POWERS TO enforce EU environmental directives signed by Minister for Heritage Jimmy Deenihan this week allow search warrants to be issued by District Courts for lands or premises where breaches are suspected.
The powers, which Mr Deenihan claims will close loopholes in legislation, permit confiscation of machinery, and give the Minister power to identify “activities requiring consent” on protected habitats.
Areas outside special areas of conservation (SACs) or special protection areas will also be covered, such as upstream activities which might cause pollution or siltation in a protected site.
The statutory instrument signed by Mr Deenihan last Tuesday caused uproar at a Galway County Council meeting yesterday, where turfcutters and small farmers accused the Minister of “duplicity”.
Independent Roscommon-South Leitrim TD Luke “Ming” Flanagan said the Turfcutters and Contractors’ Association had proposed a compromise where up to 80 per cent of 53 bogs on special areas of conservation would not be cut.
However, the association was withdrawing from the negotiations through the Peatlands Council, which was established in April 2011 at a mediation mechanism, he said.
“This new legislation is akin to dealing with drug peddlers, and big companies like ESB, Coillte, Bord na Móna and Shell will be facilitated on SACs, whereas small farmers will not,” Mr Flanagan said last night.
Turfcutters would have to seek a meeting with EU environment commissioner Janez Potocnik, Mr Flanagan said.
About 100 small farmers and members of the association staged the demonstration outside Galway County Council, where Mr Deenihan arrived to explain new provisions. Several Fine Gael councillors criticised the Minister during a heated debate, when representatives from west Galway described themselves as the “Palestinians of Connemara”.
“We do feel like the Palestinians, because even as we thought negotiations over this issue were taking place, we find that a deal has already been done,” Mr Flanagan said.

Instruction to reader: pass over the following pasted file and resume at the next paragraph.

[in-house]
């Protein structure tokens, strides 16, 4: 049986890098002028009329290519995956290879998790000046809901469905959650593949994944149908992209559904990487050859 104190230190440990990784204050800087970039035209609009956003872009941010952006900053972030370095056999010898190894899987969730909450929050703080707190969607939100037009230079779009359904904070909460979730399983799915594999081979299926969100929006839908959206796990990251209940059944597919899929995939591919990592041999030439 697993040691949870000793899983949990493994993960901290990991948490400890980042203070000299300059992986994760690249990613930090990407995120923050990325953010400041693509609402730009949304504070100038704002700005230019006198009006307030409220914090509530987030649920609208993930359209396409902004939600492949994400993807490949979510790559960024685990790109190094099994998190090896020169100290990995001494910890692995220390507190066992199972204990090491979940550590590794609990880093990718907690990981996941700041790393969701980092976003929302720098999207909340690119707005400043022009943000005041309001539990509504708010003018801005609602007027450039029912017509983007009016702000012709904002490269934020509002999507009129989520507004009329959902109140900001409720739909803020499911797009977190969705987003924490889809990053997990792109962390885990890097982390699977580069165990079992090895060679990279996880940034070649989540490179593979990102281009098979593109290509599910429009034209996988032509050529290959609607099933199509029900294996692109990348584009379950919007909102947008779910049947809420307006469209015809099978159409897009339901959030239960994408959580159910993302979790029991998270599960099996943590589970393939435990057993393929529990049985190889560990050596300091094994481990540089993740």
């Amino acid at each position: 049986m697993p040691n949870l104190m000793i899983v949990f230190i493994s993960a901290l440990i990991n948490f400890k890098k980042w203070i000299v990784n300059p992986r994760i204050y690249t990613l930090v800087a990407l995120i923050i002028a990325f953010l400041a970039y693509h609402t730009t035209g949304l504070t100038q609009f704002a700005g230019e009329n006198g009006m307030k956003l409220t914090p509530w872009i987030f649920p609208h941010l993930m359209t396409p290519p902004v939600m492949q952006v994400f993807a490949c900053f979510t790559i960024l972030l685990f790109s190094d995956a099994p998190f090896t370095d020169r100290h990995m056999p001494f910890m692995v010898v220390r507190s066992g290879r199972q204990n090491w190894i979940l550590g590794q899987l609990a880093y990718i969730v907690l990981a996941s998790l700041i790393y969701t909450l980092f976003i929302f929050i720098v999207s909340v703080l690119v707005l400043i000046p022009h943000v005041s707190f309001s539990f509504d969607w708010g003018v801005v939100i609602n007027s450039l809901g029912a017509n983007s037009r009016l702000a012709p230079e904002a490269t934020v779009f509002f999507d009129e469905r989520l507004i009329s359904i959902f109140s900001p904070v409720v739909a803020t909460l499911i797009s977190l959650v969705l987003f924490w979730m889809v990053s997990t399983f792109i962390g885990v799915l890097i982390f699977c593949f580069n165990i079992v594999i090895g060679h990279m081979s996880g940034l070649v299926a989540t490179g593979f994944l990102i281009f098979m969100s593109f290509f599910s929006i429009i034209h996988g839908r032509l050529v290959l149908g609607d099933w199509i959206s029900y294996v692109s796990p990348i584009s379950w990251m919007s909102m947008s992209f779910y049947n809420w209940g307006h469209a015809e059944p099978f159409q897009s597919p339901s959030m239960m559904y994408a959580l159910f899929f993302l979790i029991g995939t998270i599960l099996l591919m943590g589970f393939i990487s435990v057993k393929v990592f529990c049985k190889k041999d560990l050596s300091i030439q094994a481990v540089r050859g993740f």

The European Communities (Birds and Natural Habitats) Regulations 2011 address rulings by the European Court of Justice against Ireland which found “significant fault” with Ireland’s previous transposition regulations, Mr Deenihan has said, stressing there will be “no U-turn”.
Local authorities and An Bord Pleanála will now have legal responsibilities and powers under the Planning and Development Acts to ensure that the requirements of the two directives are adhered to in adopting development plans and the granting of development consents, Mr Deenihan said.
The Minister will also be empowered to regulate activities by “third parties” where they could damage breeding birds, fauna and flora or habitats in contravention of the birds or habitats directives.
The Government has come under renewed pressure from the European Commission to take action on protecting raised bog peatland, or face fines of up to €20,000 a day.
The Government banned turfcutting on 32 active raised bogs last year, and promised a ban on a further 24 bogs by the end of this year. A further 75 bogs in national heritage areas will be restricted by 2014.